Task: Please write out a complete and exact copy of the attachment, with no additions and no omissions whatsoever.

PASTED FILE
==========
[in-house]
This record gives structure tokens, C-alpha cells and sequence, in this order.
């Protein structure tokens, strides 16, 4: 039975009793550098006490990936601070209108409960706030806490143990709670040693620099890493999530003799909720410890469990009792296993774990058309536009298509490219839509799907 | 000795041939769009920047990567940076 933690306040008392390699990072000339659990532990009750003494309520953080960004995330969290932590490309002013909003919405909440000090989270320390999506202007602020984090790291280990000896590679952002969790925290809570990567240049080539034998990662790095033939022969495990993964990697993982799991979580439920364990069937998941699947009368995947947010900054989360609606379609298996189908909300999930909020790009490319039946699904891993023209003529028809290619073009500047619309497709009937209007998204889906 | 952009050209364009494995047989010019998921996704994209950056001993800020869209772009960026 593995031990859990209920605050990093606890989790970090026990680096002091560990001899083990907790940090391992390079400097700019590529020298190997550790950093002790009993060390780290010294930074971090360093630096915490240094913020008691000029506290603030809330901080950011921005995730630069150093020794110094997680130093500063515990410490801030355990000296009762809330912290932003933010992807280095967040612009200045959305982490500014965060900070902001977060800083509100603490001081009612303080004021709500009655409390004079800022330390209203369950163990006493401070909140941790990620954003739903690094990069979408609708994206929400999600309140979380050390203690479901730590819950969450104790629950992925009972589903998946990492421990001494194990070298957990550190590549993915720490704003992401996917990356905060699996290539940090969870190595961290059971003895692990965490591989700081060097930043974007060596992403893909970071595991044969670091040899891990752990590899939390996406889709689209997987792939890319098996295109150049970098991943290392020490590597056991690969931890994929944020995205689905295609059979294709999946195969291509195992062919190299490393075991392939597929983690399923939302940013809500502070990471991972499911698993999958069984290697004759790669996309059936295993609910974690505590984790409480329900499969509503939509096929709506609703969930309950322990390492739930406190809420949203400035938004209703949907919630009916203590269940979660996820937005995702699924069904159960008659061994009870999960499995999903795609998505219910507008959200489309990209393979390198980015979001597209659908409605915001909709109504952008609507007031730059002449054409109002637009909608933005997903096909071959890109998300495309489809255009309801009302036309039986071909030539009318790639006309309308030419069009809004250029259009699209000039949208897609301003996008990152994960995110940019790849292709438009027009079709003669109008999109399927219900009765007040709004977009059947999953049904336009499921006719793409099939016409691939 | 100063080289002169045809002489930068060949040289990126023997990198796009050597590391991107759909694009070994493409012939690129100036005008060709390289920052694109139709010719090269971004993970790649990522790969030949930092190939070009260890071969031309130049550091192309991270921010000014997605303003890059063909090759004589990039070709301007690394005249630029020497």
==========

[in-house]
This record gives structure tokens, C-alpha cells and sequence, in this order.
């Protein structure tokens, strides 16, 4: 039975009793550098006490990936601070209108409960706030806490143990709670040693620099890493999530003799909720410890469990009792296993774990058309536009298509490219839509799907 | 000795041939769009920047990567940076 933690306040008392390699990072000339659990532990009750003494309520953080960004995330969290932590490309002013909003919405909440000090989270320390999506202007602020984090790291280990000896590679952002969790925290809570990567240049080539034998990662790095033939022969495990993964990697993982799991979580439920364990069937998941699947009368995947947010900054989360609606379609298996189908909300999930909020790009490319039946699904891993023209003529028809290619073009500047619309497709009937209007998204889906 | 952009050209364009494995047989010019998921996704994209950056001993800020869209772009960026 593995031990859990209920605050990093606890989790970090026990680096002091560990001899083990907790940090391992390079400097700019590529020298190997550790950093002790009993060390780290010294930074971090360093630096915490240094913020008691000029506290603030809330901080950011921005995730630069150093020794110094997680130093500063515990410490801030355990000296009762809330912290932003933010992807280095967040612009200045959305982490500014965060900070902001977060800083509100603490001081009612303080004021709500009655409390004079800022330390209203369950163990006493401070909140941790990620954003739903690094990069979408609708994206929400999600309140979380050390203690479901730590819950969450104790629950992925009972589903998946990492421990001494194990070298957990550190590549993915720490704003992401996917990356905060699996290539940090969870190595961290059971003895692990965490591989700081060097930043974007060596992403893909970071595991044969670091040899891990752990590899939390996406889709689209997987792939890319098996295109150049970098991943290392020490590597056991690969931890994929944020995205689905295609059979294709999946195969291509195992062919190299490393075991392939597929983690399923939302940013809500502070990471991972499911698993999958069984290697004759790669996309059936295993609910974690505590984790409480329900499969509503939509096929709506609703969930309950322990390492739930406190809420949203400035938004209703949907919630009916203590269940979660996820937005995702699924069904159960008659061994009870999960499995999903795609998505219910507008959200489309990209393979390198980015979001597209659908409605915001909709109504952008609507007031730059002449054409109002637009909608933005997903096909071959890109998300495309489809255009309801009302036309039986071909030539009318790639006309309308030419069009809004250029259009699209000039949208897609301003996008990152994960995110940019790849292709438009027009079709003669109008999109399927219900009765007040709004977009059947999953049904336009499921006719793409099939016409691939 | 100063080289002169045809002489930068060949040289990126023997990198796009050597590391991107759909694009070994493409012939690129100036005008060709390289920052694109139709010719090269971004993970790649990522790969030949930092190939070009260890071969031309130049550091192309991270921010000014997605303003890059063909090759004589990039070709301007690394005249630029020497």